Grandfather Sentenced to 30 Years to Life in Prison for Sexually Abusing His Granddaughter


By Catherine Hamilton

RIVERSIDE, CA — Riverside County Superior Court Judge Samuel Diaz sentenced *”AA—” to 30 years to life in prison for sexually abusing his granddaughter when she was younger than 10 years old.

*(NOTE: The Vanguard is not publishing the real names to protect the identity of the victim.)

The charges were brought against AA— on Jan. 1, 2015, and the jury trial began in Sept. 2021.

AA— was charged with four counts of sexual abuse under California Penal Code section 288.7(b), which outlines the prohibition of engaging in oral copulation or sexual penetration with a child under ten years of age. The imprisonment time for one violation of this penal code is 15 years to life.

Of the four total charges, Counts 1, 2, and 4 were concurrent. Given this concurrency, the total minimum sentence for AA— on these three counts was determined to be 15 years. The additional 15 years for a minimum sentence of 30 came from Count 3, which was separate from the other three. The years of imprisonment are to be served consecutively.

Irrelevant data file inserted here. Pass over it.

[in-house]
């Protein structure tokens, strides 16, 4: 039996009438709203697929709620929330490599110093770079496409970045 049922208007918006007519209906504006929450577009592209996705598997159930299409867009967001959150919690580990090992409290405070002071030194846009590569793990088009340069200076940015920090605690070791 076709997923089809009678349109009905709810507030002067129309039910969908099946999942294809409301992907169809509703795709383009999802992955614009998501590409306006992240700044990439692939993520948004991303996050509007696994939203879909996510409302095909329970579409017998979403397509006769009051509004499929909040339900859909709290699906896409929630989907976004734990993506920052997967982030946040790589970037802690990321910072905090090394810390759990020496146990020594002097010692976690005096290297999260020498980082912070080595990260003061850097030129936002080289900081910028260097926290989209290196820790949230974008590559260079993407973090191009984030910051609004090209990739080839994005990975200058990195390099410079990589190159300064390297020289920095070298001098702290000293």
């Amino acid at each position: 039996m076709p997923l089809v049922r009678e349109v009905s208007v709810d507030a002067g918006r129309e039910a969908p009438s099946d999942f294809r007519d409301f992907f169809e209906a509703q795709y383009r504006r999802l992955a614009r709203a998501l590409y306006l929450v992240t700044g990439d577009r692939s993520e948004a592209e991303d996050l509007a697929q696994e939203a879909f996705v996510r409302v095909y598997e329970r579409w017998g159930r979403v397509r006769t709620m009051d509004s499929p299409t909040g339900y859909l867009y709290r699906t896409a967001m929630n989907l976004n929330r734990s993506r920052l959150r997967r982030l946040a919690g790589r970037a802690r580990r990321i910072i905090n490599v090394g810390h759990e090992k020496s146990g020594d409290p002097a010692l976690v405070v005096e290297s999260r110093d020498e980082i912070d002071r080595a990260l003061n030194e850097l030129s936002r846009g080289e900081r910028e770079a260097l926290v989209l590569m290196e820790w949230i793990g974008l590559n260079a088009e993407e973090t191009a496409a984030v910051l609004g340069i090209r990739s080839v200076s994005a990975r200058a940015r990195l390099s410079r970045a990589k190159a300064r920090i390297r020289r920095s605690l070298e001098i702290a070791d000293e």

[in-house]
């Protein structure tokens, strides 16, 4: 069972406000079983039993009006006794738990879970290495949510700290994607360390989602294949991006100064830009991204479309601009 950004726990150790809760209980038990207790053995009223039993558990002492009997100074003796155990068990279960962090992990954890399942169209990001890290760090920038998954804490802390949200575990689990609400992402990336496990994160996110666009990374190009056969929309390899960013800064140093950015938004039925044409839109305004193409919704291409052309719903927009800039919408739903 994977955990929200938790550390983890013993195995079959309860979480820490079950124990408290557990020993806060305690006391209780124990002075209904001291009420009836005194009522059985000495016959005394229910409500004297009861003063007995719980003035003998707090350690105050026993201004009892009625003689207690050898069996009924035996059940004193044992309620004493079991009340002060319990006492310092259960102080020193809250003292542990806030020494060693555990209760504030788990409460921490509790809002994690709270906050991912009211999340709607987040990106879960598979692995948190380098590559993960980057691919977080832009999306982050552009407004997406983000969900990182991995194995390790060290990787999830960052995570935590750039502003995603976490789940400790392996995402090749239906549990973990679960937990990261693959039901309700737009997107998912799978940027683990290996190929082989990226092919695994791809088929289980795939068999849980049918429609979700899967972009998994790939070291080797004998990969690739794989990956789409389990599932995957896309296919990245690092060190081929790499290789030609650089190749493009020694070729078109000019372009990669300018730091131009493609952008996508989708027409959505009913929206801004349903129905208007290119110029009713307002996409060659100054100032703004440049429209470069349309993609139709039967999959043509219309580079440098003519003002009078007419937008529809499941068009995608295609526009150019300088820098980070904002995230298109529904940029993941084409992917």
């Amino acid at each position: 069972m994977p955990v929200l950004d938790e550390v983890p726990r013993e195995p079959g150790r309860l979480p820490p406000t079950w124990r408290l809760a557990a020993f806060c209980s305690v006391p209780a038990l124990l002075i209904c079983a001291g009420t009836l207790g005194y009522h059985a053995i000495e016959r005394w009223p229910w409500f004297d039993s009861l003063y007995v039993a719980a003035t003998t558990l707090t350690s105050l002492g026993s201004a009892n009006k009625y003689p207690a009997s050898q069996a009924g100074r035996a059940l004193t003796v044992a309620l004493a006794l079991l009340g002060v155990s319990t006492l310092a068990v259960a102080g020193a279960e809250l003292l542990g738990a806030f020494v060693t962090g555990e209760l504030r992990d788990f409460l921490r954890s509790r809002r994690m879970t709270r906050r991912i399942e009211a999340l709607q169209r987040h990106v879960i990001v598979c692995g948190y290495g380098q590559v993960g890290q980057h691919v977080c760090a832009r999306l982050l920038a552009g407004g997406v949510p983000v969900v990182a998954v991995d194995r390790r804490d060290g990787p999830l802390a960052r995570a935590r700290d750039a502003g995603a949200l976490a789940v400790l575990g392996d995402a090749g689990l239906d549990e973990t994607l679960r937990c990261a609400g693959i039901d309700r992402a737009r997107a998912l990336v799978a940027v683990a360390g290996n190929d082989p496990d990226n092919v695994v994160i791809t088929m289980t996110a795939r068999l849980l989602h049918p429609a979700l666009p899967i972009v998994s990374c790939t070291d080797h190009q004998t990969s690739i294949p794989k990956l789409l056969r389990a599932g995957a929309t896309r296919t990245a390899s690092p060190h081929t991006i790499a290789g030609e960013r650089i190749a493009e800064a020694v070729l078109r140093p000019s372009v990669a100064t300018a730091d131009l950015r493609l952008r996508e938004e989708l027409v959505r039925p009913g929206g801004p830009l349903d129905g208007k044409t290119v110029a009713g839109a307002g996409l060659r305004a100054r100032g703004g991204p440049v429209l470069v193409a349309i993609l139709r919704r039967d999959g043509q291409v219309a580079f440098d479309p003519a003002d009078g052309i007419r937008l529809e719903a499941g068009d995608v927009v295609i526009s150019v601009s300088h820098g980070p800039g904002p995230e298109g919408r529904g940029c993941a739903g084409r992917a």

Even if AA— were ever to be released from prison, Judge Diaz said that he would be required to register as a sex offender, which could affect the jobs he could apply for and his interactions with minors.

Given AA—’s age, however, though not known exactly, it is likely that he will be in prison for the rest of his life, or would not have much time outside of it.

According to the judge, the victim has serious social anxiety as a consequence of being sexually abused by her grandfather. Additionally, she has had a decline in her mental health since the incident, and has likely been seeking professional help.

In addition to the sentencing, Deputy District Attorney Sara Beller filed a request for a new restraining order on behalf of the victim against AA—. The judge granted the request, and terminated the previous restraining order to issue a new criminal protective order.

The new restraining order prohibits AA— from contacting the victim or her family in any way, including mail, email, or through a third-party.

Deputy Public Defender Paulette Norman requested that the judge grant AA— a stay in working in prison because of his age, and because they did not know what kind of work he would be subjected to. A stay on work would allow AA— to not be subjected to the hours of work inmates are often required to do.

However, Judge Diaz said AA— was capable of working. He commented AA– was younger than himself, and looked perfectly healthy enough to work.

The victim’s family is still considering whether they will ask AA— to pay a restitution fee, and, if so, how much they will request. The judge brought up the fee, as he acknowledged that the victim likely had substantial therapy bills as a consequence of the social anxiety and decline in mental health she has experienced after being sexually abused.


About The Author

Catherine is a freshman at UCLA, double majoring in English and Political Science. She is from Atlanta, Georgia.

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